Chris Smith: Are Voters Ready for Civil Rights Redux?Senator Barack Obama gave a brave, powerful, important speech yesterday in Philadelphia, but he was forced to deliver it by the greatest crisis of his candidacy: the furor created by the incendiary remarks of his former Chicago pastor, the Reverend Jeremiah Wright.
Fox Business Network: The Victory PartyLast night’s launch party for Fox Business Network had so many media and business moguls, you couldn’t throw a canapé without mussing up the rug of some very important dude. Seriously, our throats were burning from inhaling the perfume of wealth and success. In one corner of the Metropolitan Museum of Art’s Temple of Dendur, Liz Smith chatted with Mel Brooks and Harvey Weinstein. (Apparently, Harvey loves the channel. “I love Roger Ailes,” he said, though he would not tell us what he liked the best or whether he ate Money for Breakfast.) In another corner, Oscar and Annette de la Renta greeted Regis and Joy Philbin. And kingly in the middle of it all, like a pair of samurai and their husbands, were Rupert Murdoch, Les Moonves, Julie Chen, and Rupert’s wife, Wendi Deng. “Wendi, we love your bracelets!” we cried in unison, suddenly morphing into Blair’s sidekicks in Gossip Girl. “They were only twenty dollars,” she exclaimed. Wow, we thought. Wendi is so down-to-earth! “But this wasn’t,” she laugh-cackled, flashing us her index finger, which was adorned with what looked to be the actual Hope Diamond.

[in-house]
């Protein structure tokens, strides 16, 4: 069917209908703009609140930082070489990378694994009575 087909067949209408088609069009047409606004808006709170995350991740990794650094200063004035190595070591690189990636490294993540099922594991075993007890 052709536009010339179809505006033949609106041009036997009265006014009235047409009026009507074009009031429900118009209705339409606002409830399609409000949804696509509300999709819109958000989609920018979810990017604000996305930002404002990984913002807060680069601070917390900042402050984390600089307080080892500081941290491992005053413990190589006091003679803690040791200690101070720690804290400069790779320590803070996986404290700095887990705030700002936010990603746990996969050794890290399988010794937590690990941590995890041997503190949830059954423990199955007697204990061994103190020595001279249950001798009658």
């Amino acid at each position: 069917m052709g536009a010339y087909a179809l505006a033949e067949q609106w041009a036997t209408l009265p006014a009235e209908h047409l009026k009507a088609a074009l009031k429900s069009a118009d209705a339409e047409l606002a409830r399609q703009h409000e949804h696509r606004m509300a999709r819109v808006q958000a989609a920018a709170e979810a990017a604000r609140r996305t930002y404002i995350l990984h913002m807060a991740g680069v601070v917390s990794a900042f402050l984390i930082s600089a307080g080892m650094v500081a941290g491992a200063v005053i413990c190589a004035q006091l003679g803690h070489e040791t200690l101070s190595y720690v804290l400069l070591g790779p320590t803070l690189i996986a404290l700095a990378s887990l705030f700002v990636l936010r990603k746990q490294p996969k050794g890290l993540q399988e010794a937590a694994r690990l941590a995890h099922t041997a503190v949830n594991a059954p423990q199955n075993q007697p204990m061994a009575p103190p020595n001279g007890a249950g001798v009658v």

Spitzer, Already Bored of Taking on Albany, to Take on Moses, Too?
The Spitzer administration seems poised to undo a former public official’s legacy in the South Bronx — and this time we mean Robert Moses, not George Pataki. Community groups in the neighborhood have been trying since 1999 to raze Moses’s 1.25-mile, never-completed Sheridan Expressway and build a 28-acre greenway underneath. The state Department of Transportation committed a decade ago to overhauling parts of the Sheridan, but bureaucrats had dawdled while seeking easy plans for big contractors (and, as goes without saying, ignoring locals’ thirst for parkland). Now, says Sustainable South Bronx director Majora Carter, two of the four scenarios the state will consider this year include the local bikeway plan. That would replace the Tyrolean folly in the top picture with the boulevard in the lower shot. The community-proposed path would end at a park on a former cement plant usable for kayak launches. And it would mesh with Mayor Mike’s notion of making the mainland borough a middle-class beachhead. Imagine: You might pedal to Hunts Point’s wholesalers with your grocery basket and shopping list. What would Moses think? —Alec Appelbaum